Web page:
African Blue Basil is a beautiful bushy plant with fuzzy leaves and light purple flowers. If you want to start growing basil, this variety is sure to please.
Have you grown, tasted, cooked with or had any experience at all with this basil variety? If you have, I'd love to hear about it! share your experience here.
African Blue Basil, sometimes referred to as African Basil, Dark Opal Basil or Opal Basil, is a beautiful, bushy plant. It produces fuzzy purple leaves that turn green as the leaves grow to full size.
This variety is often referred to as an accidental hybrid. It is a cross between Dark Opal Basil and African Camphor Basil. It is a sterile hybrid that will not produce seeds and must be started from cuttings of existing plants.
If you are using this basil for ornamental purposes and do not pinch it back, it will produce long spikes of light purple flowers. If left unpinched, this plant will grow up to 4 feet tall and just as wide, but should be pruned occasionally to maintain its bushy appearance.
The strong camphor scent of this variety attract bees and when the flowers appear, the bees get happier and more abundant.
If you plan to use your plant as a culinary herb, pinch the flowers off. The plant will only grow about 2 feet tall and wide if pinched. Since it is a sterile hybrid, it will not go to seed and die if left unpinched, but pinching the flowers will force the plant to produce more leaves. In a culinary herb garden, you want as many leaves as possible.
As a result of the cross with African Camphor Basil, this variety has a strong camphor scent which makes it sweet, but more like clove in flavor than the typical licorice flavor of other basil varieties.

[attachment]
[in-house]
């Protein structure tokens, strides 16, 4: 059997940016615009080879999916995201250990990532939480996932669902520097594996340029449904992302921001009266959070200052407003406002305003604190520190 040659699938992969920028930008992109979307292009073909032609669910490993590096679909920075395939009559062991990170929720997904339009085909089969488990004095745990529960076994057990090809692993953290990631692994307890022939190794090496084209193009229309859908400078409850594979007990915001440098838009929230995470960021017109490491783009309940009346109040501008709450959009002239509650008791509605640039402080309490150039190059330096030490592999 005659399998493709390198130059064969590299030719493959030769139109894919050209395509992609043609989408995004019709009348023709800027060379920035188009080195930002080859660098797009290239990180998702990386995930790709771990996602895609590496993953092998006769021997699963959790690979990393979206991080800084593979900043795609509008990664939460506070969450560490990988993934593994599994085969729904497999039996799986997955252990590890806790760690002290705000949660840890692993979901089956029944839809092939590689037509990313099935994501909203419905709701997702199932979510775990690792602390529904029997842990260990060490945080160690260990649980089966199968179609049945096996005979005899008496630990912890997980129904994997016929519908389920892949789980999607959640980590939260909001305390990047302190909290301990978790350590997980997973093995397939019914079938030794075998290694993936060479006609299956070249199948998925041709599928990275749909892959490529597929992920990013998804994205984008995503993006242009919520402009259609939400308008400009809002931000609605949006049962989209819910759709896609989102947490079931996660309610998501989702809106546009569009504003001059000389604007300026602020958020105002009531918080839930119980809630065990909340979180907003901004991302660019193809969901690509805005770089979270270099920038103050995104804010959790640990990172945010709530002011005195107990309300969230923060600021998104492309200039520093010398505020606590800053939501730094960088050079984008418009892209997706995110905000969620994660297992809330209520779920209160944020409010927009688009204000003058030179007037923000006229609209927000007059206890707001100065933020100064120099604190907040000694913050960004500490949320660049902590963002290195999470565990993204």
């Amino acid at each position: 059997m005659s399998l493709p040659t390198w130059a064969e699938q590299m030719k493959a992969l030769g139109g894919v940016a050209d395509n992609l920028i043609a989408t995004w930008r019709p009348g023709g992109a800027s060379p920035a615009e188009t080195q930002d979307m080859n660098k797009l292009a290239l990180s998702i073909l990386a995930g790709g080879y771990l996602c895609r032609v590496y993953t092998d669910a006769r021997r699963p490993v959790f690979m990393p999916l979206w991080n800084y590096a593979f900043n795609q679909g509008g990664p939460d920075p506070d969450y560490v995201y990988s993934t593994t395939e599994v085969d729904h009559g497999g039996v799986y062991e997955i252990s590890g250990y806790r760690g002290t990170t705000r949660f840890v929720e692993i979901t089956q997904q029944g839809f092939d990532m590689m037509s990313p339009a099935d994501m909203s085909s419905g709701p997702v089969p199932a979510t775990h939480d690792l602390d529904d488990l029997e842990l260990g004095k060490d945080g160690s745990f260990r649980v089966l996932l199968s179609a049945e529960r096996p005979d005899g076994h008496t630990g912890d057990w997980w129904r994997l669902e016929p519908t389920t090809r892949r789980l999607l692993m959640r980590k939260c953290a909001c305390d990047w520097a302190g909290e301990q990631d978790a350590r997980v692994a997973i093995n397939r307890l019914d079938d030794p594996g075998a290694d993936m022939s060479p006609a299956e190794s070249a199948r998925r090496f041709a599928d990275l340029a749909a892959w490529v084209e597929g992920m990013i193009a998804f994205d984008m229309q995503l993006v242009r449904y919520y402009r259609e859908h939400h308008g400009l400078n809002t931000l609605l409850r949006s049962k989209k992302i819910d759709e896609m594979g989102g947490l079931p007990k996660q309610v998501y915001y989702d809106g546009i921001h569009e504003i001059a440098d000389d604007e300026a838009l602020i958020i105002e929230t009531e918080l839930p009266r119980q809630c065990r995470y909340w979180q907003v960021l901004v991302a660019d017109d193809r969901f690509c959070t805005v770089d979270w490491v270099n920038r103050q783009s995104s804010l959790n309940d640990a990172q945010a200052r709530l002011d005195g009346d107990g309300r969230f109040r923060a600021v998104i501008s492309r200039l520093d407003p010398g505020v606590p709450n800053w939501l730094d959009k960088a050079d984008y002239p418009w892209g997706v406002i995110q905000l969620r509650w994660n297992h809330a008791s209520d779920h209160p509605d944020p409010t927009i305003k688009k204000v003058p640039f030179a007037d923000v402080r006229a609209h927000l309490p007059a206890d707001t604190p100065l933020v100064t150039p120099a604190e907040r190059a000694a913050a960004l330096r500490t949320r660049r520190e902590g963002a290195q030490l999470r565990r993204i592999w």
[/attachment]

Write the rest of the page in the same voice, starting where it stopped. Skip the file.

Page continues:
African Blue Basil also grows very well in a container. It is an extremely drought-tolerant herb. It will do fine in sun or partial shade, but should get at least 2 to 3 hours of sun per day.
This is one of the most cold tolerant of all basil varieties. For this reason, it is sometimes called a perennial, but, like all basil varieties, it is still somewhat sensitive to cold weather. If you are growing this variety outdoors, and you live in a cold climate, bring it inside for the winter.
If you have planted it in the ground, it is a good idea to root some cuttings in early fall. Place the cuttings in a glass of water for a few days. When roots form, transplant the cuttings to a pot with soil and let your plant to continue to grow indoors. When the weather warms up again you can bring it back outside and give it a new home in your garden.
Have you grown or tasted African Blue Basil? Tell us what you thought!
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During a recent stay at the Ritz Carlton on Lake Oconee, Ga, my husband and I were served a wonderful honey with African Blue Basil in it. We were so …
I was given some dried African Blue Basil by my sister and I loved the taste so much that when I saw a small potted plant in our organic gardening store, …
bee attractor Not rated yet
A friend of mine gave me a couple of ABB plants and put them in my garden next to my Genovese basil and when they matured and flowered I noticed not only …
A Hidden GEM!!! Not rated yet
I stumbled across this plant in my local nursery. It was being touted as a good companion plant for squash. Still got squash bugs and squash borers …
1bruno2 Not rated yet
I grow this (African Blue Basil) in Arizona in full sun. Loves the sun and even lived thru 2 uncommon frosts we had last winter. Very hardy and pretty …